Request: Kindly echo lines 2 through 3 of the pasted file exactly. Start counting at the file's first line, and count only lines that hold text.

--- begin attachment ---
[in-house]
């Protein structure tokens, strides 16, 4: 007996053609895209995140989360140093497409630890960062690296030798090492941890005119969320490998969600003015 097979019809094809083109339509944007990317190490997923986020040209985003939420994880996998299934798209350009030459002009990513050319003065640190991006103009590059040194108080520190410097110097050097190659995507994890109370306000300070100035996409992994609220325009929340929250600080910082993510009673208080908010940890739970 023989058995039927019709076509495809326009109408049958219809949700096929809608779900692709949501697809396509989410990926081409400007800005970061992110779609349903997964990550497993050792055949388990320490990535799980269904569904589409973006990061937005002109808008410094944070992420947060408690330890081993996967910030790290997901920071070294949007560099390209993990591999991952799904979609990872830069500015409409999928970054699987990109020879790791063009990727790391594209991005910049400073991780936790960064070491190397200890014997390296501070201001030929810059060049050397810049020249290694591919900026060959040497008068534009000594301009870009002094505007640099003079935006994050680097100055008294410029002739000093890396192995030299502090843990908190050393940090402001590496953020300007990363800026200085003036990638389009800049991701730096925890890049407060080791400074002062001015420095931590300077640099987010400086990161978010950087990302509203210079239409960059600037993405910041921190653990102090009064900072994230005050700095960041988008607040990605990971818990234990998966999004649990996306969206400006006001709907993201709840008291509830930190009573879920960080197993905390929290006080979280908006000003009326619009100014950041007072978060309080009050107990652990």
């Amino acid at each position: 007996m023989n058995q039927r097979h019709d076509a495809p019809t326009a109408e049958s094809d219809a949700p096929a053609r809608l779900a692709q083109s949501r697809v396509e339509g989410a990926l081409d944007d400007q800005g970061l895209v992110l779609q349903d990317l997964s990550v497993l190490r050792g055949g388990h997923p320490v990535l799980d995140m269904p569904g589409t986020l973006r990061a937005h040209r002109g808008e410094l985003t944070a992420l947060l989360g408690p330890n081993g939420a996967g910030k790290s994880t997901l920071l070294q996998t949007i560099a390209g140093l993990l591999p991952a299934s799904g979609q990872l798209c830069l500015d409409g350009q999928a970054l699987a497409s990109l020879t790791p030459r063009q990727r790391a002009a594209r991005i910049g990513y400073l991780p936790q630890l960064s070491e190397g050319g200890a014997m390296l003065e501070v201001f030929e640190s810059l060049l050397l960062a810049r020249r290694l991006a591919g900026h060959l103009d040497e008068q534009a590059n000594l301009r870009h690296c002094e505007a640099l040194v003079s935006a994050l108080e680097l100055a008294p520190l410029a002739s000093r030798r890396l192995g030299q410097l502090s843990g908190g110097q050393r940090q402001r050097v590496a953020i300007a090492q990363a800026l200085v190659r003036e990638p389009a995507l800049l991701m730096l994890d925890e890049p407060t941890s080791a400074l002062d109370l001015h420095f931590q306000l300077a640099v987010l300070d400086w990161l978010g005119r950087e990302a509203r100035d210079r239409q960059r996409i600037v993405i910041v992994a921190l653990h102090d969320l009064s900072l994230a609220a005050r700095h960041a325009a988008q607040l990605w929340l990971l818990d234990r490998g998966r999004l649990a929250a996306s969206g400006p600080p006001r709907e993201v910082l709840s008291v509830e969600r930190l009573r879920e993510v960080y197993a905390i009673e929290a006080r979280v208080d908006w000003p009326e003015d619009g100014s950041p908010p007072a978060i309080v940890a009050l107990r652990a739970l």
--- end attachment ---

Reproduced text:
């Protein structure tokens, strides 16, 4: 007996053609895209995140989360140093497409630890960062690296030798090492941890005119969320490998969600003015 097979019809094809083109339509944007990317190490997923986020040209985003939420994880996998299934798209350009030459002009990513050319003065640190991006103009590059040194108080520190410097110097050097190659995507994890109370306000300070100035996409992994609220325009929340929250600080910082993510009673208080908010940890739970 023989058995039927019709076509495809326009109408049958219809949700096929809608779900692709949501697809396509989410990926081409400007800005970061992110779609349903997964990550497993050792055949388990320490990535799980269904569904589409973006990061937005002109808008410094944070992420947060408690330890081993996967910030790290997901920071070294949007560099390209993990591999991952799904979609990872830069500015409409999928970054699987990109020879790791063009990727790391594209991005910049400073991780936790960064070491190397200890014997390296501070201001030929810059060049050397810049020249290694591919900026060959040497008068534009000594301009870009002094505007640099003079935006994050680097100055008294410029002739000093890396192995030299502090843990908190050393940090402001590496953020300007990363800026200085003036990638389009800049991701730096925890890049407060080791400074002062001015420095931590300077640099987010400086990161978010950087990302509203210079239409960059600037993405910041921190653990102090009064900072994230005050700095960041988008607040990605990971818990234990998966999004649990996306969206400006006001709907993201709840008291509830930190009573879920960080197993905390929290006080979280908006000003009326619009100014950041007072978060309080009050107990652990």
């Amino acid at each position: 007996m023989n058995q039927r097979h019709d076509a495809p019809t326009a109408e049958s094809d219809a949700p096929a053609r809608l779900a692709q083109s949501r697809v396509e339509g989410a990926l081409d944007d400007q800005g970061l895209v992110l779609q349903d990317l997964s990550v497993l190490r050792g055949g388990h997923p320490v990535l799980d995140m269904p569904g589409t986020l973006r990061a937005h040209r002109g808008e410094l985003t944070a992420l947060l989360g408690p330890n081993g939420a996967g910030k790290s994880t997901l920071l070294q996998t949007i560099a390209g140093l993990l591999p991952a299934s799904g979609q990872l798209c830069l500015d409409g350009q999928a970054l699987a497409s990109l020879t790791p030459r063009q990727r790391a002009a594209r991005i910049g990513y400073l991780p936790q630890l960064s070491e190397g050319g200890a014997m390296l003065e501070v201001f030929e640190s810059l060049l050397l960062a810049r020249r290694l991006a591919g900026h060959l103009d040497e008068q534009a590059n000594l301009r870009h690296c002094e505007a640099l040194v003079s935006a994050l108080e680097l100055a008294p520190l410029a002739s000093r030798r890396l192995g030299q410097l502090s843990g908190g110097q050393r940090q402001r050097v590496a953020i300007a090492q990363a800026l200085v190659r003036e990638p389009a995507l800049l991701m730096l994890d925890e890049p407060t941890s080791a400074l002062d109370l001015h420095f931590q306000l300077a640099v987010l300070d400086w990161l978010g005119r950087e990302a509203r100035d210079r239409q960059r996409i600037v993405i910041v992994a921190l653990h102090d969320l009064s900072l994230a609220a005050r700095h960041a325009a988008q607040l990605w929340l990971l818990d234990r490998g998966r999004l649990a929250a996306s969206g400006p600080p006001r709907e993201v910082l709840s008291v509830e969600r930190l009573r879920e993510v960080y197993a905390i009673e929290a006080r979280v208080d908006w000003p009326e003015d619009g100014s950041p908010p007072a978060i309080v940890a009050l107990r652990a739970l």